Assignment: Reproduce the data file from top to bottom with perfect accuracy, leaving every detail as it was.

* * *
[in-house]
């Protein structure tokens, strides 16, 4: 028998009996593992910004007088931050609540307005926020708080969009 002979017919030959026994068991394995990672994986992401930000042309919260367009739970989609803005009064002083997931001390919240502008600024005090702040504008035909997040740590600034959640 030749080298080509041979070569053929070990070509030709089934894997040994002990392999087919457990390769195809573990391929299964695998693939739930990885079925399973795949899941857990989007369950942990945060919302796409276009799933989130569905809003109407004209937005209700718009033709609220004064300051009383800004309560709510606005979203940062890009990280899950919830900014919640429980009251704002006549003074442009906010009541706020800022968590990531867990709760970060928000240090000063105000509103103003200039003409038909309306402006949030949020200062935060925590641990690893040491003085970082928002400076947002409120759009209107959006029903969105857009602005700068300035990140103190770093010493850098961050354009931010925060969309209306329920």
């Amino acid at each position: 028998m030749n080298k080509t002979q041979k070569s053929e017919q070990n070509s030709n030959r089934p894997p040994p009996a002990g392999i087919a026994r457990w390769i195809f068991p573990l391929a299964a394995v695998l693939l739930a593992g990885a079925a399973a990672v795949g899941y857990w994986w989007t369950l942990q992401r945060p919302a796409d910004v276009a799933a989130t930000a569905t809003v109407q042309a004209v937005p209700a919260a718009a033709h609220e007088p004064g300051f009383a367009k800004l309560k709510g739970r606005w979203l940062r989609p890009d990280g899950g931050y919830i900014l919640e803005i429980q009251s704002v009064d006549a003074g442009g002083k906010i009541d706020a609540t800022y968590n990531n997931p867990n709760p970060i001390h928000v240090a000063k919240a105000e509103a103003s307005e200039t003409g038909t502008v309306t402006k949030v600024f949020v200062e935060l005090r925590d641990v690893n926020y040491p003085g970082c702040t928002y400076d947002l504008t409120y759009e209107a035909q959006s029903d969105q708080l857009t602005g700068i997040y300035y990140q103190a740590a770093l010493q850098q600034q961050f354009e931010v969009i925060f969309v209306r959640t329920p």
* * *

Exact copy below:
[in-house]
């Protein structure tokens, strides 16, 4: 028998009996593992910004007088931050609540307005926020708080969009 002979017919030959026994068991394995990672994986992401930000042309919260367009739970989609803005009064002083997931001390919240502008600024005090702040504008035909997040740590600034959640 030749080298080509041979070569053929070990070509030709089934894997040994002990392999087919457990390769195809573990391929299964695998693939739930990885079925399973795949899941857990989007369950942990945060919302796409276009799933989130569905809003109407004209937005209700718009033709609220004064300051009383800004309560709510606005979203940062890009990280899950919830900014919640429980009251704002006549003074442009906010009541706020800022968590990531867990709760970060928000240090000063105000509103103003200039003409038909309306402006949030949020200062935060925590641990690893040491003085970082928002400076947002409120759009209107959006029903969105857009602005700068300035990140103190770093010493850098961050354009931010925060969309209306329920």
């Amino acid at each position: 028998m030749n080298k080509t002979q041979k070569s053929e017919q070990n070509s030709n030959r089934p894997p040994p009996a002990g392999i087919a026994r457990w390769i195809f068991p573990l391929a299964a394995v695998l693939l739930a593992g990885a079925a399973a990672v795949g899941y857990w994986w989007t369950l942990q992401r945060p919302a796409d910004v276009a799933a989130t930000a569905t809003v109407q042309a004209v937005p209700a919260a718009a033709h609220e007088p004064g300051f009383a367009k800004l309560k709510g739970r606005w979203l940062r989609p890009d990280g899950g931050y919830i900014l919640e803005i429980q009251s704002v009064d006549a003074g442009g002083k906010i009541d706020a609540t800022y968590n990531n997931p867990n709760p970060i001390h928000v240090a000063k919240a105000e509103a103003s307005e200039t003409g038909t502008v309306t402006k949030v600024f949020v200062e935060l005090r925590d641990v690893n926020y040491p003085g970082c702040t928002y400076d947002l504008t409120y759009e209107a035909q959006s029903d969105q708080l857009t602005g700068i997040y300035y990140q103190a740590a770093l010493q850098q600034q961050f354009e931010v969009i925060f969309v209306r959640t329920p």